In 1938 at GEC a group leaded by Robert le Rossignol designed an external anode triode intended to replace the ‘silica valves’ as the NT57, whose demand by military far exceeded the production capacity. In order to operate in the VHF region were used small electrodes, anode active length being reduced to about 50 mm The E960, approved as VT58, operated up to 23 kV anode voltage, dissipating 750 W with forced-air-cooling. Its tungsten filament required 12.6 V at 58 A. The tube was specified for operation up to 100 MHz but it could be used up to 250 MHz with good efficiency. Not only it replaced NT57 in the existing ground and naval radar sets but it was used at 200 MHz for the prototypes of the coast watching CHL system. A pair of VT58s generated 30 kW typical pulses.

From September 1939, the tungsten filament was replaced by a thoriated-tungsten one. Emission of the new VT98 raised to 25 A at less than one half the heating power of VT58. Although electrodes were only 50 mm high, much less than in other transmitting tubes, with the VT98 the pulse power of the CHL and MB2 transmitters increased to 100 kW. The new triode was widely used not only in England, but also by Canadian REL in its Coast-Defence radar, CD, similar to the British CHL. Lots of the tube were then manufactured as REL-5 by Canadian Westinghouse, some with the dual mark REL-5/VT98. The CD system was also supplied to the United States for the surveillance of the Panama Channel, and other tubes were manufactured by the U.S. Westinghouse, some units with the proprietary marking WL-533.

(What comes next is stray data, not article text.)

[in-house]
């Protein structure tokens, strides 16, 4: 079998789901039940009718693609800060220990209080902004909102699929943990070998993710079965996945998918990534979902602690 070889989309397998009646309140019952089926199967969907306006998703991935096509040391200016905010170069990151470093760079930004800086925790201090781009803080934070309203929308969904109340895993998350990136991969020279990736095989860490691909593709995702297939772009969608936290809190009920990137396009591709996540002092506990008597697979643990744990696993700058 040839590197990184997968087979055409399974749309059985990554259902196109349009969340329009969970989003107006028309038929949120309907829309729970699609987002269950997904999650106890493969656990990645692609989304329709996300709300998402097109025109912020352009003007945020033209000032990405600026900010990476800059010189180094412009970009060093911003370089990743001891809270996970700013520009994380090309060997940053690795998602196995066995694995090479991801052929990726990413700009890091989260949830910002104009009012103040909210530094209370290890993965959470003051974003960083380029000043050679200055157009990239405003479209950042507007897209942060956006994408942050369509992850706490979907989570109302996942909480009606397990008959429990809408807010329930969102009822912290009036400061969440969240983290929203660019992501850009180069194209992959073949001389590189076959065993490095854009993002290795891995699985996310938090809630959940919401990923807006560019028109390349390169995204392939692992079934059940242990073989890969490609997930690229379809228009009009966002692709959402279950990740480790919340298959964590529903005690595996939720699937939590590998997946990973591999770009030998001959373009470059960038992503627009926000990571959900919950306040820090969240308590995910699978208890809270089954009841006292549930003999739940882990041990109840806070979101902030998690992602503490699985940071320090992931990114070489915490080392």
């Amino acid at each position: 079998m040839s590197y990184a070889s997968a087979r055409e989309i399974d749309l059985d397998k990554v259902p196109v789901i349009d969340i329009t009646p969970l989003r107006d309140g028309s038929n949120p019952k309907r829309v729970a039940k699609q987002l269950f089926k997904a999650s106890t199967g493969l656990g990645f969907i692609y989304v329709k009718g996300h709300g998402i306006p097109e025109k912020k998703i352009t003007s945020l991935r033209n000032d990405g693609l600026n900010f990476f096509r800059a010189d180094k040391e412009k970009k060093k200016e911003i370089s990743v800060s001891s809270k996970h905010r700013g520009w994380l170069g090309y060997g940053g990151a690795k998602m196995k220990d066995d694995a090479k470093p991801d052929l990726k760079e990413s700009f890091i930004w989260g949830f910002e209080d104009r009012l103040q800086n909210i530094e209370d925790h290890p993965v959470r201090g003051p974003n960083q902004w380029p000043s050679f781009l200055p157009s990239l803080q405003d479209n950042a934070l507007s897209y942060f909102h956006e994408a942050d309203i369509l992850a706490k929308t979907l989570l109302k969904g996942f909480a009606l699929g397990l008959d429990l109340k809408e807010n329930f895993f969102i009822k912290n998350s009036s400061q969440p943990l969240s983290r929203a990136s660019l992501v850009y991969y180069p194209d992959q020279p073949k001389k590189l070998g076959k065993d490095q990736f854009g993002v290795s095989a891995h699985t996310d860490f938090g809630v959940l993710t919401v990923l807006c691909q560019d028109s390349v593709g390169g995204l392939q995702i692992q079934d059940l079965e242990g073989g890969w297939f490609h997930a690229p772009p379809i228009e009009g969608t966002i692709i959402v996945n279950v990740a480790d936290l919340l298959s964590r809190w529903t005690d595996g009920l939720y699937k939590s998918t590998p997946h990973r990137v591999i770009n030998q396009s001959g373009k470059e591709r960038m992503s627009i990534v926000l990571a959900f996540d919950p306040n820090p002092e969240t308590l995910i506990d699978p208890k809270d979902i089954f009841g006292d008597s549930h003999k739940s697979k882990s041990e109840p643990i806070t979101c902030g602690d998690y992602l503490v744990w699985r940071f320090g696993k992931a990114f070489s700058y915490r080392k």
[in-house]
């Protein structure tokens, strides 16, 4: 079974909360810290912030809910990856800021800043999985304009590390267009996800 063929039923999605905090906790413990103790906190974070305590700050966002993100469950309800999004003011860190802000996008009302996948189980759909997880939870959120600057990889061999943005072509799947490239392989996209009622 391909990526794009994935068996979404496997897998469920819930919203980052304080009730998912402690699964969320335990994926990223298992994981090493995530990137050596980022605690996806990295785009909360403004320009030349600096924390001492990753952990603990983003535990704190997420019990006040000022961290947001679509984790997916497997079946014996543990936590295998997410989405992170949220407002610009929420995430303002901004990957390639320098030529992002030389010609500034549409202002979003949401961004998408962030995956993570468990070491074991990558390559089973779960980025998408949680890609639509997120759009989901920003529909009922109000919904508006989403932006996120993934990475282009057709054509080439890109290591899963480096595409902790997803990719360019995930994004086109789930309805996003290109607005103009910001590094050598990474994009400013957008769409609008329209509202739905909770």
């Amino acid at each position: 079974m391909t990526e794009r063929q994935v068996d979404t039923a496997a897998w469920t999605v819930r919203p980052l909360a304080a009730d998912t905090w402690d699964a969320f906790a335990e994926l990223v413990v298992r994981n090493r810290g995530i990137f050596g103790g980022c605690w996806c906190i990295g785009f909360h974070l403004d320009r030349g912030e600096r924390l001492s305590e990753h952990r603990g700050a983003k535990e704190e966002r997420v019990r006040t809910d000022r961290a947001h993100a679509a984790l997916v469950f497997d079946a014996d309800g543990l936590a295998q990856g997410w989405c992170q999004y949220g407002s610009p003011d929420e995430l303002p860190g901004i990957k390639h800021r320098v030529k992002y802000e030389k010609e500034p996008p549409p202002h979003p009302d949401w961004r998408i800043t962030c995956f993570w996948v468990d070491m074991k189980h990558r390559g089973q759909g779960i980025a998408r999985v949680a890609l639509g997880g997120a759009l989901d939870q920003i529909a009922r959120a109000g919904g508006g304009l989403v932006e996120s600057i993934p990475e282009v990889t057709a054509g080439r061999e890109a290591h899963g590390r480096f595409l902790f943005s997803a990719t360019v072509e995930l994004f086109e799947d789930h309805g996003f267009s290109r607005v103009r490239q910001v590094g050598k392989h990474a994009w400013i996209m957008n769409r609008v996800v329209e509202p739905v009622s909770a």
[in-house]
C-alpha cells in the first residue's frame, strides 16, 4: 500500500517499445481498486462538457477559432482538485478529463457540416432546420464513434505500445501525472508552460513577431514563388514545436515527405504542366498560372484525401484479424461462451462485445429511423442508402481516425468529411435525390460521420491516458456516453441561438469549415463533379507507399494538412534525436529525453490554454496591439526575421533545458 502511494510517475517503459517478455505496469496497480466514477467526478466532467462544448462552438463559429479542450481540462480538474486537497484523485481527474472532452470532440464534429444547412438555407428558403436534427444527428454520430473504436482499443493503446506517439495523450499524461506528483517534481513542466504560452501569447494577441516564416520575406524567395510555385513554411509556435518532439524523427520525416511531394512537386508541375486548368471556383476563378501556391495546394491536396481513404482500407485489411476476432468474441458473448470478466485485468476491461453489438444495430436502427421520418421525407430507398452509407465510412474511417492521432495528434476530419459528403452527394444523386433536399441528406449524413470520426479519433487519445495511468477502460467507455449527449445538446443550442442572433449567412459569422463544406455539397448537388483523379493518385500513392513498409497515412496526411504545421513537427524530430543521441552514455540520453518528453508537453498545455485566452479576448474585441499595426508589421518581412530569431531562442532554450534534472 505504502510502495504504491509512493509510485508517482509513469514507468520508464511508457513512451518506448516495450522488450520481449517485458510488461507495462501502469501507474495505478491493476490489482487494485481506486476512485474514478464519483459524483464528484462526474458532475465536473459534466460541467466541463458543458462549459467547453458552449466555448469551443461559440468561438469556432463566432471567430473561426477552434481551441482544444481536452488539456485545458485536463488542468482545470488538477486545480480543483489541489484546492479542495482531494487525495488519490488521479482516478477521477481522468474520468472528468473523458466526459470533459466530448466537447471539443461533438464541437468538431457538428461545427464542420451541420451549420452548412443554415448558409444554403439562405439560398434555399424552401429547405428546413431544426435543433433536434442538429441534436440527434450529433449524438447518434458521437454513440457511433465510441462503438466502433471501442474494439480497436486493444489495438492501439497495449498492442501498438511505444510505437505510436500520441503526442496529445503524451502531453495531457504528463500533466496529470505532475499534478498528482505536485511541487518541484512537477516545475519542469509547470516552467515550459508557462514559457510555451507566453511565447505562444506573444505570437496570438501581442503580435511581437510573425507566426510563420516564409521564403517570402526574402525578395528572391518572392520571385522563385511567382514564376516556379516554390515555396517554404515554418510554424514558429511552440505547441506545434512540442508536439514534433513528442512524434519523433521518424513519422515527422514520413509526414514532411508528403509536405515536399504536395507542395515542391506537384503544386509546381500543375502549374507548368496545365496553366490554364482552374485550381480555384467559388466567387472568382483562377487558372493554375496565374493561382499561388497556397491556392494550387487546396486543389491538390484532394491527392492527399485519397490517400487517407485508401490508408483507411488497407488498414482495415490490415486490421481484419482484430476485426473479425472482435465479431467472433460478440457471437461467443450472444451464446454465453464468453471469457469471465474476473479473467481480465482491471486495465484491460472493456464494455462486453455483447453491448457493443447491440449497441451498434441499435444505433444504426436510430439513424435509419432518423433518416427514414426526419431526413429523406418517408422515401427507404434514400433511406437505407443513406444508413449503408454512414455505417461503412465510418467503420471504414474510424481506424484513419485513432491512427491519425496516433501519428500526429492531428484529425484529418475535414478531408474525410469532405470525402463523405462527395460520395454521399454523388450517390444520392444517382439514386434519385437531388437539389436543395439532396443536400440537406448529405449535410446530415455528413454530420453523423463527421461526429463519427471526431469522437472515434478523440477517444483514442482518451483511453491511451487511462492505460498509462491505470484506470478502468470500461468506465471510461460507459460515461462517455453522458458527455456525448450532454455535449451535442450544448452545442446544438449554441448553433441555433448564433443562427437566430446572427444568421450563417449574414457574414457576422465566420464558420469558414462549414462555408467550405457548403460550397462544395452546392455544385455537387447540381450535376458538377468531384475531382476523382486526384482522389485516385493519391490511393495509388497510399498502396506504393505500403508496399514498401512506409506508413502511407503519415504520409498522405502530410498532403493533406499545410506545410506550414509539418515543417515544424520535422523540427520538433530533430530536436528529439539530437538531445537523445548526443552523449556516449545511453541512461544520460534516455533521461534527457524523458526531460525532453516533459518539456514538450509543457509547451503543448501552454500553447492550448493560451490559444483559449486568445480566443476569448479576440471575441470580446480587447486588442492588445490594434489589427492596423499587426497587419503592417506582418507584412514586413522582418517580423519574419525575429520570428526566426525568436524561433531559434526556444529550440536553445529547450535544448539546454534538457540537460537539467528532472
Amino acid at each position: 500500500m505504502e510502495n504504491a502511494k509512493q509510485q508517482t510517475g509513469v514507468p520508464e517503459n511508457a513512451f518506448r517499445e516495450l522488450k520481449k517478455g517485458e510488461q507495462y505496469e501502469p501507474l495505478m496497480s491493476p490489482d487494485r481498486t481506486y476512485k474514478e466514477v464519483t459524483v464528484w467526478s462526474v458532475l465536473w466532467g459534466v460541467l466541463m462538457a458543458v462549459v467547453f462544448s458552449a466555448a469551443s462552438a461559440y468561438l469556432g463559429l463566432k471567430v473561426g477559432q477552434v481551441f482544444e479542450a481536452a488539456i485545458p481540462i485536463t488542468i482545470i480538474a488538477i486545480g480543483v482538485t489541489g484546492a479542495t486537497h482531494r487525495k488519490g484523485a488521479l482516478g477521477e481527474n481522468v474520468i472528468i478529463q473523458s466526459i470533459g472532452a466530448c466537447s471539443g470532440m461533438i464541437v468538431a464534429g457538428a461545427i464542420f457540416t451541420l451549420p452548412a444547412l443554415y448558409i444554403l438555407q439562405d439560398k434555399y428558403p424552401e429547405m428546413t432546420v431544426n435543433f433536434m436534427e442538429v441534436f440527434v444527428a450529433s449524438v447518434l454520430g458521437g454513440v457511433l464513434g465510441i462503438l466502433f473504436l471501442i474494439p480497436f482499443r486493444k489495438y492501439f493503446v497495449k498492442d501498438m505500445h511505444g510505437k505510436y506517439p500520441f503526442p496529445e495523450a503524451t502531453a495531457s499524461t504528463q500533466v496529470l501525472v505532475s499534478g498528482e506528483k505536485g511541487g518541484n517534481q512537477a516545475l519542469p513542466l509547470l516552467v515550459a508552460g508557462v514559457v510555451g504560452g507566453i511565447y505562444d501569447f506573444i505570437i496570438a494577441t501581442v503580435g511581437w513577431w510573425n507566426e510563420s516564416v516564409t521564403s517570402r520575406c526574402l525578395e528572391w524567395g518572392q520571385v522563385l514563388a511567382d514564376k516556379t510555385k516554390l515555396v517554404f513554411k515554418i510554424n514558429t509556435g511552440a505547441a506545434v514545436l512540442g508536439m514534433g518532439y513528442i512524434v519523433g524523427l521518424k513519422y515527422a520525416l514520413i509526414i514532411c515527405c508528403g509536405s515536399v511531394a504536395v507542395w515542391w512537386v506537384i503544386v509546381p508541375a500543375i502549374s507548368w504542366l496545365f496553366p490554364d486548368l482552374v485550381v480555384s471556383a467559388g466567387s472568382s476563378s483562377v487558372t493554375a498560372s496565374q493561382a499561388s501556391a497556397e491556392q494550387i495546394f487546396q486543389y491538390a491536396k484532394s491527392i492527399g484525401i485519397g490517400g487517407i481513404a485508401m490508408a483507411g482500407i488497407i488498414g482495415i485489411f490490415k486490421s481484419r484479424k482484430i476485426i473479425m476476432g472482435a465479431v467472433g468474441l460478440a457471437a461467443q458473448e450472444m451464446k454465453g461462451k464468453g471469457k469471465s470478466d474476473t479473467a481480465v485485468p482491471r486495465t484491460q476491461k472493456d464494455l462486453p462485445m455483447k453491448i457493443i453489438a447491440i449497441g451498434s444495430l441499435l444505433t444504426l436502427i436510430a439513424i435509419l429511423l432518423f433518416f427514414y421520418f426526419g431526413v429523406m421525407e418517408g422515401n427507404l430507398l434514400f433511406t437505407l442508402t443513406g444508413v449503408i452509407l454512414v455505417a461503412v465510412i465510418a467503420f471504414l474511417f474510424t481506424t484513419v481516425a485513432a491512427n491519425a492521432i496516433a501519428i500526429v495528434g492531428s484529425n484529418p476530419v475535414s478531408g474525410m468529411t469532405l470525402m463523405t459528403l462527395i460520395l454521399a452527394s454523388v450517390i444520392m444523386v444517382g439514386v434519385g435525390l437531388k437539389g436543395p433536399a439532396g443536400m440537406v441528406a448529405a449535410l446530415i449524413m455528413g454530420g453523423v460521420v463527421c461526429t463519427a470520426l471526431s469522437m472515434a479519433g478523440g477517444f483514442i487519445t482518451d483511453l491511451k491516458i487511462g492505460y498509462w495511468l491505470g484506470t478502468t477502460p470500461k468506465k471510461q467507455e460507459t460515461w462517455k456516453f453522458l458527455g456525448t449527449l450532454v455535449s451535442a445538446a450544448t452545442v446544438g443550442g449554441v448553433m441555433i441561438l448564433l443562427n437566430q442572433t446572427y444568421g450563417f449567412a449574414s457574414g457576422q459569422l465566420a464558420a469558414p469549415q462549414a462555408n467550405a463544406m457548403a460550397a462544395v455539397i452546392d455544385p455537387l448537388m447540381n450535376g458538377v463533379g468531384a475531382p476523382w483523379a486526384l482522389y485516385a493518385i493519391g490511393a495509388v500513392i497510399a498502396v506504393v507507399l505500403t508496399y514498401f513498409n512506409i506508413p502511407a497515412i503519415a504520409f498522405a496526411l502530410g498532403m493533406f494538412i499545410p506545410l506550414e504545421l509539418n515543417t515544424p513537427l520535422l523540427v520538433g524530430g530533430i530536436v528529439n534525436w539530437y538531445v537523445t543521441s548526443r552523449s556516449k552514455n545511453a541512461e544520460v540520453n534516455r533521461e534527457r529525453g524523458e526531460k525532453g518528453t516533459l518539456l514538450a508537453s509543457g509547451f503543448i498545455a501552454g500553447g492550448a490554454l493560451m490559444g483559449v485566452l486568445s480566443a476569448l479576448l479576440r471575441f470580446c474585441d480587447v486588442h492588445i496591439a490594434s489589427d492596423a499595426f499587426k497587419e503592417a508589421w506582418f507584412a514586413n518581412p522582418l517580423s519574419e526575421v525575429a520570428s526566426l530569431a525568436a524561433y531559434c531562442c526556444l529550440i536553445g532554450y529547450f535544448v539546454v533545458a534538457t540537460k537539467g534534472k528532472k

Fig. 10 - A) GEC built several thousands units of VT98 / CV1098 during the war. In the British tubes anode radiator was made of solid perforated copper. B) This REL-5 / VT98 was made in the U.S. by Westinghouse. C) and D) Details of the Westinghouse tube, showing the double marking, REL-5 / VT98 in this case, and the realization of the finned radiator in place of the British perforated one.

After the VT58, a larger tube with similar construction was sampled by GEC around August 1939 to replace the NT60 tetrode: it was the E1024, approved as VT114 with thoriated-tungsten filament granting 70 A emission. In a push-pull oscillator a couple could deliver 400 kW pulses at 50 MHz.

- The ‘micropup’ triodes’, 1939 onwards

Fig. 11 - Draft showing the construction of a ‘micropup’ triode and enlarged view of the ‘squirrel cage’ grid of a ‘milli-micropup’ designed to operate up to 1.25 GHz.